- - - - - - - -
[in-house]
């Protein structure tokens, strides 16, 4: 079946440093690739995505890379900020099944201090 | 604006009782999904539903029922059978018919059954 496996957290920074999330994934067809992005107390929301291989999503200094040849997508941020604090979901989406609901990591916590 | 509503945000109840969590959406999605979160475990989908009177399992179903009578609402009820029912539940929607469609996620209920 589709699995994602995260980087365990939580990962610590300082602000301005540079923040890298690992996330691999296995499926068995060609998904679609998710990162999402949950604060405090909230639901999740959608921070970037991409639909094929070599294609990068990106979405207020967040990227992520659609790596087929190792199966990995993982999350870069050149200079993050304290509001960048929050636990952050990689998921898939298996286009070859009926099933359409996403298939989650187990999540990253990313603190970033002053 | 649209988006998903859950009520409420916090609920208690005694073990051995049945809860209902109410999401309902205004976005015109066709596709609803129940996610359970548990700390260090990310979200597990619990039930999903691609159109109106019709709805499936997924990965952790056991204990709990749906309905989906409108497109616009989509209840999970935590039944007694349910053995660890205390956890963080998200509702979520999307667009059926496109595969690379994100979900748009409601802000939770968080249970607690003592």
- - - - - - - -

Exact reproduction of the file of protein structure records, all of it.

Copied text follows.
[in-house]
């Protein structure tokens, strides 16, 4: 079946440093690739995505890379900020099944201090 | 604006009782999904539903029922059978018919059954 496996957290920074999330994934067809992005107390929301291989999503200094040849997508941020604090979901989406609901990591916590 | 509503945000109840969590959406999605979160475990989908009177399992179903009578609402009820029912539940929607469609996620209920 589709699995994602995260980087365990939580990962610590300082602000301005540079923040890298690992996330691999296995499926068995060609998904679609998710990162999402949950604060405090909230639901999740959608921070970037991409639909094929070599294609990068990106979405207020967040990227992520659609790596087929190792199966990995993982999350870069050149200079993050304290509001960048929050636990952050990689998921898939298996286009070859009926099933359409996403298939989650187990999540990253990313603190970033002053 | 649209988006998903859950009520409420916090609920208690005694073990051995049945809860209902109410999401309902205004976005015109066709596709609803129940996610359970548990700390260090990310979200597990619990039930999903691609159109109106019709709805499936997924990965952790056991204990709990749906309905989906409108497109616009989509209840999970935590039944007694349910053995660890205390956890963080998200509702979520999307667009059926496109595969690379994100979900748009409601802000939770968080249970607690003592």